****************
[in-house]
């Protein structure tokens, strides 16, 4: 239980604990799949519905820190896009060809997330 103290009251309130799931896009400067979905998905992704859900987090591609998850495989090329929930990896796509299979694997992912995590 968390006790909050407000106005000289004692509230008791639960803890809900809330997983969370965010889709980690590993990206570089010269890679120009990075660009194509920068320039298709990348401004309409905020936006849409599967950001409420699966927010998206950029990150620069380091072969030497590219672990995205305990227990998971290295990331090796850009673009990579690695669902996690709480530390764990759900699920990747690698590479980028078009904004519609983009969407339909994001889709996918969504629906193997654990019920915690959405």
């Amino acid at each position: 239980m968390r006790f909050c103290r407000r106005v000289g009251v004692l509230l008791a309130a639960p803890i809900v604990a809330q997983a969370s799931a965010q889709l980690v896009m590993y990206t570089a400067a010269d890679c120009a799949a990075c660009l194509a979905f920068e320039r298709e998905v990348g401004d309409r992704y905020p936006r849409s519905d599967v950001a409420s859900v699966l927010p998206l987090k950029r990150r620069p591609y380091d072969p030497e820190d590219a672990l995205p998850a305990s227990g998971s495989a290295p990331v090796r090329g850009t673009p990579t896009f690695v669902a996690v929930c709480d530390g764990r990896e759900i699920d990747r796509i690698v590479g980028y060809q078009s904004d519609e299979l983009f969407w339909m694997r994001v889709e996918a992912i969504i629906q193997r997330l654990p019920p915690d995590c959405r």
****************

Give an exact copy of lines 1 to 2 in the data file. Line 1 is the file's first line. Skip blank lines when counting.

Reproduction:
[in-house]
């Protein structure tokens, strides 16, 4: 239980604990799949519905820190896009060809997330 103290009251309130799931896009400067979905998905992704859900987090591609998850495989090329929930990896796509299979694997992912995590 968390006790909050407000106005000289004692509230008791639960803890809900809330997983969370965010889709980690590993990206570089010269890679120009990075660009194509920068320039298709990348401004309409905020936006849409599967950001409420699966927010998206950029990150620069380091072969030497590219672990995205305990227990998971290295990331090796850009673009990579690695669902996690709480530390764990759900699920990747690698590479980028078009904004519609983009969407339909994001889709996918969504629906193997654990019920915690959405």